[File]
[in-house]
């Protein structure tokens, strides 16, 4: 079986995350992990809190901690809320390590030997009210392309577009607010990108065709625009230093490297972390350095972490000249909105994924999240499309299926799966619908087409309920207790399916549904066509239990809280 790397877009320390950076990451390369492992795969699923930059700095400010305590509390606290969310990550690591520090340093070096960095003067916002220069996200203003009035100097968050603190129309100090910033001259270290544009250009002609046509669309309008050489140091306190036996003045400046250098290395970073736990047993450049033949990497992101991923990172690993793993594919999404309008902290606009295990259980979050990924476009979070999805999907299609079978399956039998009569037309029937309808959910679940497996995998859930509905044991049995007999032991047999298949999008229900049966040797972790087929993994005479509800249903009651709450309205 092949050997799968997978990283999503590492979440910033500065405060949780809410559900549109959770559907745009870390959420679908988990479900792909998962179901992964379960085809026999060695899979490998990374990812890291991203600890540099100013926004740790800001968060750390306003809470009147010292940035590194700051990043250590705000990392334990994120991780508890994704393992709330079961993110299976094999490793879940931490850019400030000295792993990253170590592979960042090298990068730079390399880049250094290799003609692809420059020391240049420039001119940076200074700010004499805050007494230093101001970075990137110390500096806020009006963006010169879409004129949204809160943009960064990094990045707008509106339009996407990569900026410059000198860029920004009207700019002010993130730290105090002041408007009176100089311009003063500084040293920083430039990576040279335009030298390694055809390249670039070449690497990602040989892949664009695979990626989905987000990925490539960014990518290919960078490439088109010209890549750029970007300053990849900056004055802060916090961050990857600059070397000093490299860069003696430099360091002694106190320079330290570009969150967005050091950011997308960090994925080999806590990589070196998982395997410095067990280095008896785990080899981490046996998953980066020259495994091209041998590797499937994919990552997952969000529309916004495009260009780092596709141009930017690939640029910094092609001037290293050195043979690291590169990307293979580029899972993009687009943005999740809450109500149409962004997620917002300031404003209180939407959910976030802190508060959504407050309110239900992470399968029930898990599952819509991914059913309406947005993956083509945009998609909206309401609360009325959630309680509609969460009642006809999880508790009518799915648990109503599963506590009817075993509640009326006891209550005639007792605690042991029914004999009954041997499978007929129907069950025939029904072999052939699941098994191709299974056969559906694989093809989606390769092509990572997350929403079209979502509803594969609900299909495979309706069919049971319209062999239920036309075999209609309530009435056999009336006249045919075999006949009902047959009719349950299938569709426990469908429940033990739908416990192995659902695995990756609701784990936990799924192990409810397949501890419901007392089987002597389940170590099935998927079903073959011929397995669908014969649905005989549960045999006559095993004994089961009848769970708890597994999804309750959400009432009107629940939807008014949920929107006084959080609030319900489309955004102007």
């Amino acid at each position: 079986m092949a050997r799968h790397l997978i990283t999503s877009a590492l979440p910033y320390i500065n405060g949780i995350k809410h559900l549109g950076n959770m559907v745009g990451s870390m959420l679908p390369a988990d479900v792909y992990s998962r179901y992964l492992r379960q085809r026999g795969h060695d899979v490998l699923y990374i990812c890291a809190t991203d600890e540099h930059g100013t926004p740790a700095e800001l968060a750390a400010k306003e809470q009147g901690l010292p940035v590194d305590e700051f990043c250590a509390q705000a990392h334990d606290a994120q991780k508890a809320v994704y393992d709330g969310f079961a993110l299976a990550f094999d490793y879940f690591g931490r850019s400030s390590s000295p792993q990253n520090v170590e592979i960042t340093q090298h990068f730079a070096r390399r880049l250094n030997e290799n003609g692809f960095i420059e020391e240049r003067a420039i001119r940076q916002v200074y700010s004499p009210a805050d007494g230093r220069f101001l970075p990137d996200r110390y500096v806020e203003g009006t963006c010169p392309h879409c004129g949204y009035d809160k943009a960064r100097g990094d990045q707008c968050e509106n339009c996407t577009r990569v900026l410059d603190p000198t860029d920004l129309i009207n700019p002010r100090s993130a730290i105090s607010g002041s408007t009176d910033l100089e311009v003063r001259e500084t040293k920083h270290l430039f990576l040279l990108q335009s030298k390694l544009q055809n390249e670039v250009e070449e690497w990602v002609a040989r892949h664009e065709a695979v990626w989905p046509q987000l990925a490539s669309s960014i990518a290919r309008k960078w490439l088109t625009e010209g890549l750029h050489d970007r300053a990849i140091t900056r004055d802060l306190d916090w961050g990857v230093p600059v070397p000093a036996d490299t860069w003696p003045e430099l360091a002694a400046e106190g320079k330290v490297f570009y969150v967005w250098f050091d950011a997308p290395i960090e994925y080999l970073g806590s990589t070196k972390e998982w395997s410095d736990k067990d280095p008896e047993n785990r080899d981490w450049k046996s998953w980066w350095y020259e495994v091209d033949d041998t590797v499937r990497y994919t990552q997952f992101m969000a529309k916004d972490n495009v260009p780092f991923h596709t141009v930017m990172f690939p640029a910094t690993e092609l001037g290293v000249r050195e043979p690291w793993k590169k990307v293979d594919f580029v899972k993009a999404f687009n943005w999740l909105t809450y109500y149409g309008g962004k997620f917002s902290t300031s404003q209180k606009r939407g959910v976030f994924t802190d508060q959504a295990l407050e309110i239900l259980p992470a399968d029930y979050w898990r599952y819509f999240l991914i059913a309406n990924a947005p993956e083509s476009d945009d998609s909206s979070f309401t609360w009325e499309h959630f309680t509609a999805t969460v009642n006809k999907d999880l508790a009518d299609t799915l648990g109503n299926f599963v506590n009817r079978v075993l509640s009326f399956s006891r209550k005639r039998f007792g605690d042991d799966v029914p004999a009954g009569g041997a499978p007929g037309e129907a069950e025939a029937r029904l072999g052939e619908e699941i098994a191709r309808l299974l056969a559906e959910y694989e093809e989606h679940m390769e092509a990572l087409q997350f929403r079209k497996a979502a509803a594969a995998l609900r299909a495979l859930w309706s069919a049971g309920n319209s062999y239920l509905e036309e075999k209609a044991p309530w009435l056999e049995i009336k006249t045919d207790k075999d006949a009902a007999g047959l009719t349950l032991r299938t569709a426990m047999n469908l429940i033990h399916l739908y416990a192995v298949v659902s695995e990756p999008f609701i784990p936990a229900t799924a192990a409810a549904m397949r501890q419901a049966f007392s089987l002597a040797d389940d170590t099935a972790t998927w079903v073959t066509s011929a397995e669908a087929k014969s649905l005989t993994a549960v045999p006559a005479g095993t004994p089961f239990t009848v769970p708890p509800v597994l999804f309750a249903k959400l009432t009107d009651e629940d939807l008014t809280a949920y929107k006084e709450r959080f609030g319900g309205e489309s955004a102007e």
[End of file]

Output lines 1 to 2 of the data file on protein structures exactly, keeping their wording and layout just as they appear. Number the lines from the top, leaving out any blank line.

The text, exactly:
[in-house]
């Protein structure tokens, strides 16, 4: 079986995350992990809190901690809320390590030997009210392309577009607010990108065709625009230093490297972390350095972490000249909105994924999240499309299926799966619908087409309920207790399916549904066509239990809280 790397877009320390950076990451390369492992795969699923930059700095400010305590509390606290969310990550690591520090340093070096960095003067916002220069996200203003009035100097968050603190129309100090910033001259270290544009250009002609046509669309309008050489140091306190036996003045400046250098290395970073736990047993450049033949990497992101991923990172690993793993594919999404309008902290606009295990259980979050990924476009979070999805999907299609079978399956039998009569037309029937309808959910679940497996995998859930509905044991049995007999032991047999298949999008229900049966040797972790087929993994005479509800249903009651709450309205 092949050997799968997978990283999503590492979440910033500065405060949780809410559900549109959770559907745009870390959420679908988990479900792909998962179901992964379960085809026999060695899979490998990374990812890291991203600890540099100013926004740790800001968060750390306003809470009147010292940035590194700051990043250590705000990392334990994120991780508890994704393992709330079961993110299976094999490793879940931490850019400030000295792993990253170590592979960042090298990068730079390399880049250094290799003609692809420059020391240049420039001119940076200074700010004499805050007494230093101001970075990137110390500096806020009006963006010169879409004129949204809160943009960064990094990045707008509106339009996407990569900026410059000198860029920004009207700019002010993130730290105090002041408007009176100089311009003063500084040293920083430039990576040279335009030298390694055809390249670039070449690497990602040989892949664009695979990626989905987000990925490539960014990518290919960078490439088109010209890549750029970007300053990849900056004055802060916090961050990857600059070397000093490299860069003696430099360091002694106190320079330290570009969150967005050091950011997308960090994925080999806590990589070196998982395997410095067990280095008896785990080899981490046996998953980066020259495994091209041998590797499937994919990552997952969000529309916004495009260009780092596709141009930017690939640029910094092609001037290293050195043979690291590169990307293979580029899972993009687009943005999740809450109500149409962004997620917002300031404003209180939407959910976030802190508060959504407050309110239900992470399968029930898990599952819509991914059913309406947005993956083509945009998609909206309401609360009325959630309680509609969460009642006809999880508790009518799915648990109503599963506590009817075993509640009326006891209550005639007792605690042991029914004999009954041997499978007929129907069950025939029904072999052939699941098994191709299974056969559906694989093809989606390769092509990572997350929403079209979502509803594969609900299909495979309706069919049971319209062999239920036309075999209609309530009435056999009336006249045919075999006949009902047959009719349950299938569709426990469908429940033990739908416990192995659902695995990756609701784990936990799924192990409810397949501890419901007392089987002597389940170590099935998927079903073959011929397995669908014969649905005989549960045999006559095993004994089961009848769970708890597994999804309750959400009432009107629940939807008014949920929107006084959080609030319900489309955004102007």